Mr. Winter scrolled his eyes over the room, observing much too much desire in the red countenances cocked toward him and bodies leaning the selfsame direction, that he may answer the man with not a word lost from lack of attentiveness.

Pg 290 – 91 (on the nature of science disinformation and presentation of propaganda):

On and on it did go: The ill found nuggets of deception that Mr. Princep had long ago formulated were presented, and for every quarter minute it would take to recite one, it would take a quarter of an hour to push back on it with equal force. Counterarguments then followed, questioning everything that was not commonly understood or known in the plebian ranks, all of which too took an unproportional amount of time to dispel. Credible men unjustly suffered being stripped of their credibility, which had to be slowly rebuilt at the table. And when all possible avenues had been exhausted in exploding one particular subject, another was jumped upon in which the antagonist felt it was fair game to continue to use his formerly destroyed ideas as support of such. It was a war of attrition where patience was the commodity being targeted. The format of the debate – where a man may say anything he wished without the necessity of a reference to weight him down – also favored the men who sought not the truth, but instead only to win the argument. Indeed they took the greatest pleasure in a cheering onlooker or a passerby calling out to them that they were doing the Lord’s work.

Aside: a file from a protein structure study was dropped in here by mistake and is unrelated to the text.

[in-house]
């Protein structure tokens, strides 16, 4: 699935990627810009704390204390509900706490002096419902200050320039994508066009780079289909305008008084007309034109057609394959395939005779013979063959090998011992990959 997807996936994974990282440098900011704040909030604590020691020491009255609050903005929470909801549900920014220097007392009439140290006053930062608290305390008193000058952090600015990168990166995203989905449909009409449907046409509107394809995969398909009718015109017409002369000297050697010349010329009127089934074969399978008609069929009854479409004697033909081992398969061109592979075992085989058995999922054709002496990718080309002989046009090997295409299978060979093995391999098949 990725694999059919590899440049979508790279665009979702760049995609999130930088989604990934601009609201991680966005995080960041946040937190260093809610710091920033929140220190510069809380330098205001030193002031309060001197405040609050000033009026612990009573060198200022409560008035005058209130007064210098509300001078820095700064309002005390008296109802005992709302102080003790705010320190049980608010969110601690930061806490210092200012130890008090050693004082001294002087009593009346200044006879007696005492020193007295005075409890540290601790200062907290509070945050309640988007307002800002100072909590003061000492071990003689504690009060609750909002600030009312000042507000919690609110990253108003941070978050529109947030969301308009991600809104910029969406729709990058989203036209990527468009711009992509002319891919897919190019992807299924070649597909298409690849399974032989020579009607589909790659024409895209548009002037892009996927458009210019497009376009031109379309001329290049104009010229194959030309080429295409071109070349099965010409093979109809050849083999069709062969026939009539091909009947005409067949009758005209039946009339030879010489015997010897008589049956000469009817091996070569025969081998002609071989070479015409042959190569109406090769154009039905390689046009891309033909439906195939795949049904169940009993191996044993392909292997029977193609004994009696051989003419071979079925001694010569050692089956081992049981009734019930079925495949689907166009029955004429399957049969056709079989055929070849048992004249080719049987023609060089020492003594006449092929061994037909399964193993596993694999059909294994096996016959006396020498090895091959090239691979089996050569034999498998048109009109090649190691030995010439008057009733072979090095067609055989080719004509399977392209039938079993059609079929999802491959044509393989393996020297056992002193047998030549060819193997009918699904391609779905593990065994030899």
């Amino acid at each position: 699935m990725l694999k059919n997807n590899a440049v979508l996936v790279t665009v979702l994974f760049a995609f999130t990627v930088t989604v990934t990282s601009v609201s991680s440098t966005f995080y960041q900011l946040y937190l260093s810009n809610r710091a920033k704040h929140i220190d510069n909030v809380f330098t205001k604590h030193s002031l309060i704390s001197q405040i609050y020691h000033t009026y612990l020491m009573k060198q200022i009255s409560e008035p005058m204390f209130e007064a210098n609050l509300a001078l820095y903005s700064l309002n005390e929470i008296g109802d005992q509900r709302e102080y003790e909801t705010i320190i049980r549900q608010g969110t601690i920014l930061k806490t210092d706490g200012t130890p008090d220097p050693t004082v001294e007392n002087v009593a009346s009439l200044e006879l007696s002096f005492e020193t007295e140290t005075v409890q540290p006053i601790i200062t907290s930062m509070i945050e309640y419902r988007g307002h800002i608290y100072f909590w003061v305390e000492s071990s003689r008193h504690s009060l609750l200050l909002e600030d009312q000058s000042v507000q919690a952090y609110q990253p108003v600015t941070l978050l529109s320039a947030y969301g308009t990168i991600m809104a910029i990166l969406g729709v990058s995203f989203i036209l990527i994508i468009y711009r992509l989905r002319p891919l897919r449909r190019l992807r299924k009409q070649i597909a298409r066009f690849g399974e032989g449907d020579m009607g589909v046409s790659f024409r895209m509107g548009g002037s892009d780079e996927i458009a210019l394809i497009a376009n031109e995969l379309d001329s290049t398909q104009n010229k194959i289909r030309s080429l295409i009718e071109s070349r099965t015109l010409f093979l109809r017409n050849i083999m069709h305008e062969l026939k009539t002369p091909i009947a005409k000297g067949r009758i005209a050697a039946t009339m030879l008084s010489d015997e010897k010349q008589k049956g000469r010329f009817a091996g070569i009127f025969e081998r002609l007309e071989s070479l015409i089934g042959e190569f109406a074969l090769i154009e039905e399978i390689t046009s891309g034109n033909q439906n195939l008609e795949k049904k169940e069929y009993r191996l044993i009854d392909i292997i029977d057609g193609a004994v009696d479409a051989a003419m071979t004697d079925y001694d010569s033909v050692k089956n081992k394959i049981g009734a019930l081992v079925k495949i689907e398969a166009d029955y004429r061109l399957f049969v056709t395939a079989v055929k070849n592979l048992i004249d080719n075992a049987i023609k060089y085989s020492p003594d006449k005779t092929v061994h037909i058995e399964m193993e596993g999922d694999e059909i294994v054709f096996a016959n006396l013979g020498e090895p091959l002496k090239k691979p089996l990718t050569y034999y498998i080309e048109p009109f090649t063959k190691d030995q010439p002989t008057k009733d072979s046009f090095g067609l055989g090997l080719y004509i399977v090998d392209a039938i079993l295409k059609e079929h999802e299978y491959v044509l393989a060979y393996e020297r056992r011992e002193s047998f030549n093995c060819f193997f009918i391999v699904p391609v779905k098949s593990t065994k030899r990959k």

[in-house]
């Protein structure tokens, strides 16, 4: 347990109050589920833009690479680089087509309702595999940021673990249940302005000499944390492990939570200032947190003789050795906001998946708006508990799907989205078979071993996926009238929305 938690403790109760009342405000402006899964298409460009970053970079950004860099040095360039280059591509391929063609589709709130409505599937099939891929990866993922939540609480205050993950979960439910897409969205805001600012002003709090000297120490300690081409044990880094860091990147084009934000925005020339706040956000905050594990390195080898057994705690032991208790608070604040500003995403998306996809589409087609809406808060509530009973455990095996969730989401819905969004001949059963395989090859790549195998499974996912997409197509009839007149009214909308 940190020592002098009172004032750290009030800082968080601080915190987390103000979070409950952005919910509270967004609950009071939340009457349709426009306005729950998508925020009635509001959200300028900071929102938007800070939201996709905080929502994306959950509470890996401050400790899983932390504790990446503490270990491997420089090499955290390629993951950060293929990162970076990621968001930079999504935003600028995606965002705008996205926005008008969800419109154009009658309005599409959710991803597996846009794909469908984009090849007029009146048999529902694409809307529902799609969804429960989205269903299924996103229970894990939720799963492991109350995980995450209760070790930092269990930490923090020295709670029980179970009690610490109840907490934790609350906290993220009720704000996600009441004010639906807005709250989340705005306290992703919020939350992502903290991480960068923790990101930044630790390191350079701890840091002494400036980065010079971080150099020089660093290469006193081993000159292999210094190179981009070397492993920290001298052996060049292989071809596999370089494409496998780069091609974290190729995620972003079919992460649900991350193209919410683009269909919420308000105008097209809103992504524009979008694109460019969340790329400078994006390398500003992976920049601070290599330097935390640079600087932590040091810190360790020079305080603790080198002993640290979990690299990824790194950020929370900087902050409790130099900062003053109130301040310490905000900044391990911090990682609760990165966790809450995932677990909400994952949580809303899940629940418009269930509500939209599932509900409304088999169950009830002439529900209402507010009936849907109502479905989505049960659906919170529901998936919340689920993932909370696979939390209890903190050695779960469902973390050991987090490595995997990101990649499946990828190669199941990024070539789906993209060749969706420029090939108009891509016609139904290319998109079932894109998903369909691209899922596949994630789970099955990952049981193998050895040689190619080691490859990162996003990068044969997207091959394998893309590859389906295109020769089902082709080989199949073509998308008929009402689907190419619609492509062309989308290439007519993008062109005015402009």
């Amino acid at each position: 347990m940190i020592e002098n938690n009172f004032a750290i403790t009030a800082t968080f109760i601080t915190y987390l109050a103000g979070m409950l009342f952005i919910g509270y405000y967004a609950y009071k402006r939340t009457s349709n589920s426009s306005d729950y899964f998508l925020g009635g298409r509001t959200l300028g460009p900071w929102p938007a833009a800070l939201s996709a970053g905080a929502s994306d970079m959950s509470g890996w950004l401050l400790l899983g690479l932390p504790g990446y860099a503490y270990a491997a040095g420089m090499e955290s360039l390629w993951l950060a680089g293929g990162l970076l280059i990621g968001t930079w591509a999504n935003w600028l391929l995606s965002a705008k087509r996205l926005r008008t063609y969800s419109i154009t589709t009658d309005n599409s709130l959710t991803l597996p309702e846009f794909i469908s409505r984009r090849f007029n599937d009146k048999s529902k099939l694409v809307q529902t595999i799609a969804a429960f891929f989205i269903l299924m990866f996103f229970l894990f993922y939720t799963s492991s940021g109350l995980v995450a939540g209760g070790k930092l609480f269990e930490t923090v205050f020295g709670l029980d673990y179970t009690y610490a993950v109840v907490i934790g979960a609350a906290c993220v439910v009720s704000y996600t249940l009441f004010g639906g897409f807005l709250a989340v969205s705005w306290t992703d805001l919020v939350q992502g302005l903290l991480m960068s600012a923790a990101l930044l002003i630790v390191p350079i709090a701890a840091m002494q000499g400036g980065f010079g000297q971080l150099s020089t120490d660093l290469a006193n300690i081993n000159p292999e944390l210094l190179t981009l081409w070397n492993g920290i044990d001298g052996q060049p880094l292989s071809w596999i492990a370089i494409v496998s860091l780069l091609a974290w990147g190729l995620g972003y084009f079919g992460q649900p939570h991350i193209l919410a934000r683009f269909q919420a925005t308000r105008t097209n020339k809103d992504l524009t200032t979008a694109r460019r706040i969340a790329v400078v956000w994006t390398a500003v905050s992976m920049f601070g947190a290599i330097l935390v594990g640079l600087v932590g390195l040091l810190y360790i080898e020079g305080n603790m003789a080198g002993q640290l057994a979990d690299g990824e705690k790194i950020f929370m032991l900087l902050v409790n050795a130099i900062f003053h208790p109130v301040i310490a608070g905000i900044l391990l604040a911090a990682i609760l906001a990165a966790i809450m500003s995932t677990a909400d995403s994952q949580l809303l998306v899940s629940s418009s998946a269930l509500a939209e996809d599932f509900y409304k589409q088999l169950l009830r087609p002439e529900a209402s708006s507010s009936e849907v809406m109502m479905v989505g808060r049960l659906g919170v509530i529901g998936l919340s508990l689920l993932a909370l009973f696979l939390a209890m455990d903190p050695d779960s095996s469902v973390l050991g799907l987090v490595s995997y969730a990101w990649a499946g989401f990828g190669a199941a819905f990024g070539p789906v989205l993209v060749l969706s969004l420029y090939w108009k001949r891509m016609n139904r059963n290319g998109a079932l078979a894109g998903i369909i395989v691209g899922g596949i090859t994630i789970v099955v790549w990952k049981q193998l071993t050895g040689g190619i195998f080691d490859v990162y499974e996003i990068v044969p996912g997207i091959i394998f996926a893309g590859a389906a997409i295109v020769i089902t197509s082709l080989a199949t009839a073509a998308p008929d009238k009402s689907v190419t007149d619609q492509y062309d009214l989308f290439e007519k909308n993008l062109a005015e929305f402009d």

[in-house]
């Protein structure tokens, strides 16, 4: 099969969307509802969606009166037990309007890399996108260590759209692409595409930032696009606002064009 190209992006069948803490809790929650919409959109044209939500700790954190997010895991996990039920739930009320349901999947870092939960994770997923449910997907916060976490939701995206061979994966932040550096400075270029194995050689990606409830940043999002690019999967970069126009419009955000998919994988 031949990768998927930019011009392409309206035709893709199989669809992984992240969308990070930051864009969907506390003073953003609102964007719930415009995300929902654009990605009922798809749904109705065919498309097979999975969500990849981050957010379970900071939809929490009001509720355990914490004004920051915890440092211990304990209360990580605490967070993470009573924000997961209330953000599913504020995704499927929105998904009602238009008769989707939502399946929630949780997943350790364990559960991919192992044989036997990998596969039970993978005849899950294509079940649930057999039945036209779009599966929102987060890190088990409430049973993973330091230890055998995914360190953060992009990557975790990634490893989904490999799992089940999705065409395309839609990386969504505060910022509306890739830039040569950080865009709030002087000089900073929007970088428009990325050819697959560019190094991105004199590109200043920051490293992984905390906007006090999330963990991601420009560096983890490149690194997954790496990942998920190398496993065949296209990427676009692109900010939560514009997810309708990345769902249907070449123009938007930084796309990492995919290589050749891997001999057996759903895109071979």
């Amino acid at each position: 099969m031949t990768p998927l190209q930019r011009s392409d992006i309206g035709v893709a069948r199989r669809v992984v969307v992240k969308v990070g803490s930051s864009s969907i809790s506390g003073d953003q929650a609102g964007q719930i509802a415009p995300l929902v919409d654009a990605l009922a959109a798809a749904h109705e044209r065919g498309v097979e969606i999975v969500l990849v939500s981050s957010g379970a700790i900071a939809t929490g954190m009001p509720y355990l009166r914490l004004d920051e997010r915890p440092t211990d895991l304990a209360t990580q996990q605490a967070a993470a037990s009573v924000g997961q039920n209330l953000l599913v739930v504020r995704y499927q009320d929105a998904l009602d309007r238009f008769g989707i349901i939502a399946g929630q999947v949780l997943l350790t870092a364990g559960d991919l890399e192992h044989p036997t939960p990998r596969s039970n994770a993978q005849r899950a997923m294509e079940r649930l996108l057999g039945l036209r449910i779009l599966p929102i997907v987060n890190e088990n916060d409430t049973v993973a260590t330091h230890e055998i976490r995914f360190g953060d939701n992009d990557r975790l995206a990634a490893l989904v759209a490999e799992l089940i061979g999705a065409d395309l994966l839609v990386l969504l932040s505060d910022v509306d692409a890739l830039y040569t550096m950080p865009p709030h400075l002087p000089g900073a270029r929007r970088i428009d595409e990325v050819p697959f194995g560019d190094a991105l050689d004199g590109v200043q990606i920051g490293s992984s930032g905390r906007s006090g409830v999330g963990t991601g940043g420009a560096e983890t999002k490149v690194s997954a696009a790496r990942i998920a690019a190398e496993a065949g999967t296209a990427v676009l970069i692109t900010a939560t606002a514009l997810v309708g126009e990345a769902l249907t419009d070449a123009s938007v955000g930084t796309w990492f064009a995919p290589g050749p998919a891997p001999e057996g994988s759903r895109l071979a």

As the conversational structures at the table gave way to blurry, chaotic chatter, the lass reviewed in her mind their previous thoughts on the glasshouses. It didn’t seem likely that her father would give up his trade to farm a row of glasshouse gardens, even if there were room out back of their cottage for such. And by now, most others in the towns too realized such rumors were merely that, and that they were derived from Mr. Wyatt’s malicious motives, and Mr. Edward’s benevolent fears of secularism and that his towns’ farmland could have been again subjected to the like of the nefarious quarryman’s actions of the year eighteen sixteen. Further, a fair amount had of recent read Mr. Princep’s words in The Country Anglican, and knew exactly what they implied.

Nevertheless, several pockets of men in Hedgely, like the two before her one table removed, kept a refractory attitude toward the myths, as were it their religion to do so. Such did spring from an amalgam of deficiencies in their characters which included proportions of misguided allegiance to Mr. Edwards, or perhaps even to Mr. Wyatt, and conflation of their uncommon beliefs and those of the local Particular Baptists; some general fear that other men might get the better on them, and thusly of over taxation; fear of change; of not being in the right, always; of loss of identity or habit of thought, and even fear of disease. Yet for all their insecurities and pettiness, they were in fact the most vicious of denialists, who ironically lacked the capacity of self examination, that they proudly rallied around the skeptic’s standard.